As our light bulbs and fittings failed I started to replace them with LEDs. Now all our main domestic lighting uses LEDs and this has cut electricity for lighting to less than 20% of previous use without cutting down on light. In fact, in some cabins we now have better light than before. The latest technology in LEDs has fast created a whole array of options from harsh white light to softer light and bulbs are produced for all sorts of DC light fittings.

Last year Martina and I decided to trade in our four-stroke Yamaha outboard motor for a small two-stroke Mariner, partly because the Yamaha was becoming unreliable and partly because Martina could barely lift it, so getting it from Carina into the dinghy was a nightmare. An advantage of the trade in that I hadn’t considered is how little fuel a 2-stroke engine uses. Motoring twice or even three times a day between Carina and the shore, often against a strong current, and with four people aboard the dinghy, a 5-litre can of petrol lasts two weeks.

Next comes water use. At anchor we have to conserve water and we switch from electric water pump to foot pump, which minimises our consumption. It’s amazing how little water you actually need to brush your teeth, cook food or wash the dishes. Another revelation this year has been digging out the old solar shower. We can enjoy a good hot shower in the cockpit using very little water, heated directly from the sun. Sometimes the water gets too hot so we have to be careful! We also handwash our laundry, which is not too onerous if doing a little every couple of days and the clothes dry well in the spring/summer heat.

I have started to forage again. Unfortunately, we arrived on the river too late for the spinach and asparagus seasons, but I just caught the wild fennel and there is a lot of mint and rosemary planted around the towns. The grass near the beach at Sanlucar is overrun by mint and Martina says it makes great tea. I have collected oranges and lemons from the odd stray tree, neglected and not on anybody’s land. (A lot of land around the river is fenced off – people seem to like their oranges to rot on the ground rather than people being able to collect them). I am looking forward to the profusion of figs and plums ripening, and I hope the olives, almonds and grapes will follow.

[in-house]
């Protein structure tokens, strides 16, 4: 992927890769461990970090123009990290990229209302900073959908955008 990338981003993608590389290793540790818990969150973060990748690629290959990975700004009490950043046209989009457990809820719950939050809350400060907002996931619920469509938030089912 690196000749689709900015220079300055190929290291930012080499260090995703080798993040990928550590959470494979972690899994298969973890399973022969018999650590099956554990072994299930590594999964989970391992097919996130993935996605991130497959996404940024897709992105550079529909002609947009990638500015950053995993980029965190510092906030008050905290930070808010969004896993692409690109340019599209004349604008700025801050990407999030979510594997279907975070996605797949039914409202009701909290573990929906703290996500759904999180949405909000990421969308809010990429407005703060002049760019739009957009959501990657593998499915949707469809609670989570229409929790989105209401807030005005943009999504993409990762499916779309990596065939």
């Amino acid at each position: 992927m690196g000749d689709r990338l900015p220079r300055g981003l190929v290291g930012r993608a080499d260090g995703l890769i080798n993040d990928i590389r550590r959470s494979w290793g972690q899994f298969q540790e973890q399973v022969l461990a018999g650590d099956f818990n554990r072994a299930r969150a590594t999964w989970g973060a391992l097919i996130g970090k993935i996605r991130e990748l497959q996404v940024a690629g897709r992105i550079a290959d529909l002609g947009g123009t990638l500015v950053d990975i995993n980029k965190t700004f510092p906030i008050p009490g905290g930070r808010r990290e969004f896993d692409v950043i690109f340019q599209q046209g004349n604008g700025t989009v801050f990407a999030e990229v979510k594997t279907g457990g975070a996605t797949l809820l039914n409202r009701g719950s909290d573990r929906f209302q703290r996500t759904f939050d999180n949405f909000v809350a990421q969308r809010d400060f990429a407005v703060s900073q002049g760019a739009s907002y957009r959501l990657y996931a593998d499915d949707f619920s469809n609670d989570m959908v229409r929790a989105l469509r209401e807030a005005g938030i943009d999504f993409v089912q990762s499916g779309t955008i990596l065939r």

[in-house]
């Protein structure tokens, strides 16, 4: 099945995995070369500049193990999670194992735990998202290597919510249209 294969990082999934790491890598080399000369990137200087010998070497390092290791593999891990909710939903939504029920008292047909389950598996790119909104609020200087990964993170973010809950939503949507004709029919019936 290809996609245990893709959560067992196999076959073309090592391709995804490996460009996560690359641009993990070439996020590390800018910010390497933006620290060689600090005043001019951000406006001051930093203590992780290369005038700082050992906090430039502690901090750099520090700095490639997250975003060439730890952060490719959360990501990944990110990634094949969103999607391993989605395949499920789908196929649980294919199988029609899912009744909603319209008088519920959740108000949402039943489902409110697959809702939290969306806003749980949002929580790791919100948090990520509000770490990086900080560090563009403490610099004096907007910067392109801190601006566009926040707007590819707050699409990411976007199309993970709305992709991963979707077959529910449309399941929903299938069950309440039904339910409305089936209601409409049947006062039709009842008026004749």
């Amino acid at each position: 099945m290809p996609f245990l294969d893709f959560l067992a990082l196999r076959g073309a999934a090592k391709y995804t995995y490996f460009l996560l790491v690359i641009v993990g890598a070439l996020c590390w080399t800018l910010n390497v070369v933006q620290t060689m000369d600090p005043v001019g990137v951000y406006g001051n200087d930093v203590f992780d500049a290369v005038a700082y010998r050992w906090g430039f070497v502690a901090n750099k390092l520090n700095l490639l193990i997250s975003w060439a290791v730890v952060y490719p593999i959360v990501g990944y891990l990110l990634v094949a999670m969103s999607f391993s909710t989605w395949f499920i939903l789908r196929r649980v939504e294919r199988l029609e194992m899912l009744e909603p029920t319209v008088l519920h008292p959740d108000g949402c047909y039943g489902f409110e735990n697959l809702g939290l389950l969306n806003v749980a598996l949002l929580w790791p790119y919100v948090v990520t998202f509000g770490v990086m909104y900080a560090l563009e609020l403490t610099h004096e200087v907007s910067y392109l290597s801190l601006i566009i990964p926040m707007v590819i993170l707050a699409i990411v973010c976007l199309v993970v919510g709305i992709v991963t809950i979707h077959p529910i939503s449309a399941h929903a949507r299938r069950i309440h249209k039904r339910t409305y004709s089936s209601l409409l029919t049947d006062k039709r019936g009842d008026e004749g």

Needless to say this is a mere drop in the ocean of the sort of  reduction in consumption that we all need to do. Even environmentally conscious people such as ourselves have only taken these steps because of our circumstances rather than out of a conscious drive.

But I am pleased by our efforts that benefit both the planet and our bank balance. Sailing (rather than motoring) nearly all the way here from the Mediteranean, even passing through the Straits of Gibraltar, against the normally prevailing current, pleased me a lot. I certainly felt good about not having an expensive fill up with diesel when we got here.

The important thing is that we don’t miss the conveniences, really we don’t! Life is simple and enjoyable. Life can be pretty good without a fridge, even in the summer heat. There’s a great river to swim in, great walks along the river bank, food for free, and healthy fresh air to breathe. I’d give up my fridge for that any day.

Frozen: Lessons in consumer capitalism